Given our shared interest in peace, I want to note the prime minister's efforts to normalize relations with Israel. This will benefit both the Turkish and Israeli people and can also help us make progress on a two-state solution, including an independent Palestinian state.

Today, we focused on three areas that I want to highlight. First, we agreed to keep expanding trade and investment. Over the past four years, our trade has surged and U.S. exports to Turkey have more than doubled. As the United States pursues a new trade and investment partnership with the E.U., I want to make sure that we also keep deepening our economic ties with Turkey.

So we're creating a new high-level committee that will focus on increasing trade and investment between our two countries and will help fuel Turkish innovation. And the progress that Turkey's economy has made over the last several years, I think, has been remarkable, and the prime minister deserves much credit for some of the reforms that are already taking place.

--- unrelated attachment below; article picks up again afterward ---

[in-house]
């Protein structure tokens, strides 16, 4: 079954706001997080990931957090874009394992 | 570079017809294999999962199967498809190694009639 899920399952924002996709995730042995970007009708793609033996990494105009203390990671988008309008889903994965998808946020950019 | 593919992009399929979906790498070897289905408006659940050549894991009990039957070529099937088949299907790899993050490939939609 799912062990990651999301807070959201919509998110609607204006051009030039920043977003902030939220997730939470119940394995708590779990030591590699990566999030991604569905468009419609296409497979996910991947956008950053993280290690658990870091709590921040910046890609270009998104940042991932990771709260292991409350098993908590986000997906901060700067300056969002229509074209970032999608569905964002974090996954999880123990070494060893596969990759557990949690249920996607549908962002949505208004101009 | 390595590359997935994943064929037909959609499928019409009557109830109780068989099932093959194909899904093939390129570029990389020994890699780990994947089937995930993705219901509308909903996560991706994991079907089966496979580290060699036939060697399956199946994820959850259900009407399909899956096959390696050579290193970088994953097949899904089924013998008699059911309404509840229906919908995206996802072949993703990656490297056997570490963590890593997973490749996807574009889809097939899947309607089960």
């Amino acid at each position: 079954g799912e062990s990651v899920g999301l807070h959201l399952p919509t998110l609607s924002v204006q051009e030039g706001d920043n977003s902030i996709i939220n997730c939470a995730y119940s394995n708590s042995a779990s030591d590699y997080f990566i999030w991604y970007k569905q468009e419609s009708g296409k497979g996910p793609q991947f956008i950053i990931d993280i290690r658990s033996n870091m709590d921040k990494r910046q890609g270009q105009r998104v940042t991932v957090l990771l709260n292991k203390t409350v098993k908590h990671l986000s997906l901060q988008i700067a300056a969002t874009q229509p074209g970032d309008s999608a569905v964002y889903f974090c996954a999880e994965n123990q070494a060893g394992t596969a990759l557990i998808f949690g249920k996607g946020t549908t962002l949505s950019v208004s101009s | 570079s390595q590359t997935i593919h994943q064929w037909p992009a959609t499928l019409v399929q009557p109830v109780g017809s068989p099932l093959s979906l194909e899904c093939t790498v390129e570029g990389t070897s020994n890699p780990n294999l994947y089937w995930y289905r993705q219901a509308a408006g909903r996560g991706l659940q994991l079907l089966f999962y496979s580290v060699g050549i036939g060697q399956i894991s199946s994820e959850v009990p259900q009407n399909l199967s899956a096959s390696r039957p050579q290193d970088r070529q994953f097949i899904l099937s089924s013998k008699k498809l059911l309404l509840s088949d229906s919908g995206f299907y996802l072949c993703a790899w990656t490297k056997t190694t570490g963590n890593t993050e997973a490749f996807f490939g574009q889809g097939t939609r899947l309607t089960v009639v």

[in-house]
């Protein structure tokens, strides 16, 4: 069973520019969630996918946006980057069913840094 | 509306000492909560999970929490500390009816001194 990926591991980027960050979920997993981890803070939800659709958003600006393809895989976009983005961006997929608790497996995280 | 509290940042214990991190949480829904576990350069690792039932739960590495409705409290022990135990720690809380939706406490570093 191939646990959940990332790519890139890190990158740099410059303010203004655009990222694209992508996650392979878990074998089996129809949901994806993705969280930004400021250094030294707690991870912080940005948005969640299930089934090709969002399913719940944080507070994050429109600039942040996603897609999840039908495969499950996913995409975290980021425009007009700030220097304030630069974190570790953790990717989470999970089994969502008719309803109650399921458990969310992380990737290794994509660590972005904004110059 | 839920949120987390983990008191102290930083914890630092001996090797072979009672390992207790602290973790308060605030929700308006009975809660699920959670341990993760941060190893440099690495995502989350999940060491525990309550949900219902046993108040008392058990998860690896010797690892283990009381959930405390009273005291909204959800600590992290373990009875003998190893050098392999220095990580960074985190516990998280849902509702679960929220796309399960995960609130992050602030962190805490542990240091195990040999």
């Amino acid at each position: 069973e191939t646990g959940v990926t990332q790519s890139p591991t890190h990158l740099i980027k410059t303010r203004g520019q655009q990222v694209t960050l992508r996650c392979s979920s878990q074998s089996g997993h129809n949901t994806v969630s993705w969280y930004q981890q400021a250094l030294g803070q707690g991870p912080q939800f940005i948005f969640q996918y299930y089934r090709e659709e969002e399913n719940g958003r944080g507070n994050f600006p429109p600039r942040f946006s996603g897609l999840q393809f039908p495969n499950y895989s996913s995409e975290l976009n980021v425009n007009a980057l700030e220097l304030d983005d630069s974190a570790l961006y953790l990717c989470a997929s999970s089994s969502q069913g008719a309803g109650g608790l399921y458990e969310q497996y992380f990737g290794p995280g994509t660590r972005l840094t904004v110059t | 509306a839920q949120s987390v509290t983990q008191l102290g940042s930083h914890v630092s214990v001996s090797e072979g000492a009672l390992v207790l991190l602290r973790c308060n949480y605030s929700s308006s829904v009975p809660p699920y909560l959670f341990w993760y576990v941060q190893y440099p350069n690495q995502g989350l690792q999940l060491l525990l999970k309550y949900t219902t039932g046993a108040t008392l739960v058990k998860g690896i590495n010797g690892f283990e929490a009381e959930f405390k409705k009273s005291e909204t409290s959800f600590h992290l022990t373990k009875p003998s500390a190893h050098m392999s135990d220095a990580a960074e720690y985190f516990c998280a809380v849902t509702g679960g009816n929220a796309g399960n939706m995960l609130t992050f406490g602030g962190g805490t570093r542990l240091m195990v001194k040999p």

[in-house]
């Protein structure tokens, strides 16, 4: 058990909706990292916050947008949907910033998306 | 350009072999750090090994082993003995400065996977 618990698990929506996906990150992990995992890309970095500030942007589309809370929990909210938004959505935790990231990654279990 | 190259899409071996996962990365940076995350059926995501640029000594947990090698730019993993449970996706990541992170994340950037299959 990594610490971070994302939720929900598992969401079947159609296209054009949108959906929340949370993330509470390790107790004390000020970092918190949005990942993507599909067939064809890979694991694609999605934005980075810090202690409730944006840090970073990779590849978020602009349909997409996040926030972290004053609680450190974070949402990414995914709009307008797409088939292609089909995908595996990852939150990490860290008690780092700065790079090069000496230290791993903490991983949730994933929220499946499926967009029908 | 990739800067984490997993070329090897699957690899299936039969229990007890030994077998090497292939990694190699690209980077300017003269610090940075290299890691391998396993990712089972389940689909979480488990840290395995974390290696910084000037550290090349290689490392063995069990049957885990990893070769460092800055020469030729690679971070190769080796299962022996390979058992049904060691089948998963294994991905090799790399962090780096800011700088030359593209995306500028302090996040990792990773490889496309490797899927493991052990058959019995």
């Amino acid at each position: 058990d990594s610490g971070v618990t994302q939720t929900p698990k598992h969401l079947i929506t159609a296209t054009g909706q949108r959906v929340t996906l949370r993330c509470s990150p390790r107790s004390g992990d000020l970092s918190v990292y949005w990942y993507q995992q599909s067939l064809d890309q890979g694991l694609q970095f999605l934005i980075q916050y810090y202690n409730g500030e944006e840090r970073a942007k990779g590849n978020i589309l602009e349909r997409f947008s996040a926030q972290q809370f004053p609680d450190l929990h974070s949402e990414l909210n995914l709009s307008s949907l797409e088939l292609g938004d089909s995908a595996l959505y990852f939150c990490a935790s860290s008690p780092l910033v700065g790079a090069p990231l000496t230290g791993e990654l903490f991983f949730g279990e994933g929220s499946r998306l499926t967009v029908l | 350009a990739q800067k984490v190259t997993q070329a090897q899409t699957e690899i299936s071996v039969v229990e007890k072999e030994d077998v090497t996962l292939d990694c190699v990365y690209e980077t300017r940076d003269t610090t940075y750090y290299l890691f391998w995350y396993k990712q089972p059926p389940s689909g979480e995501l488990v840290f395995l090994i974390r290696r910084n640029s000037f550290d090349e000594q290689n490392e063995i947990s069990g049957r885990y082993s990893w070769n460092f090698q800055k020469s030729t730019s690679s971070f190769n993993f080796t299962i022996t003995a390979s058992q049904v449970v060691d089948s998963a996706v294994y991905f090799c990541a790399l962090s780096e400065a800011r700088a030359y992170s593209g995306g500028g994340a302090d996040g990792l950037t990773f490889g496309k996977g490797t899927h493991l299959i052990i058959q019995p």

Second, as NATO allies, were reconfirming our solid commitment to our mutual security. And, Mr. prime minister, on behalf of the American people, I want to express our condolences to the Turkish and the victims of the outrageous violence that took place in Reyhanli. As always, the United States stands with you as you defend your nation against terrorism.

We want to thank you for the cooperation that you've provided us in threats against the United States, and I want to take this opportunity to commend you and the Turkish people for your courage in seeking an historic and peaceful resolution of the PKK violence that has plagued Turkey for so long.

And, just as the United States has stood with you in your long search for security, we will support efforts in Turkey to uphold the rule of law, good governance and human rights for all.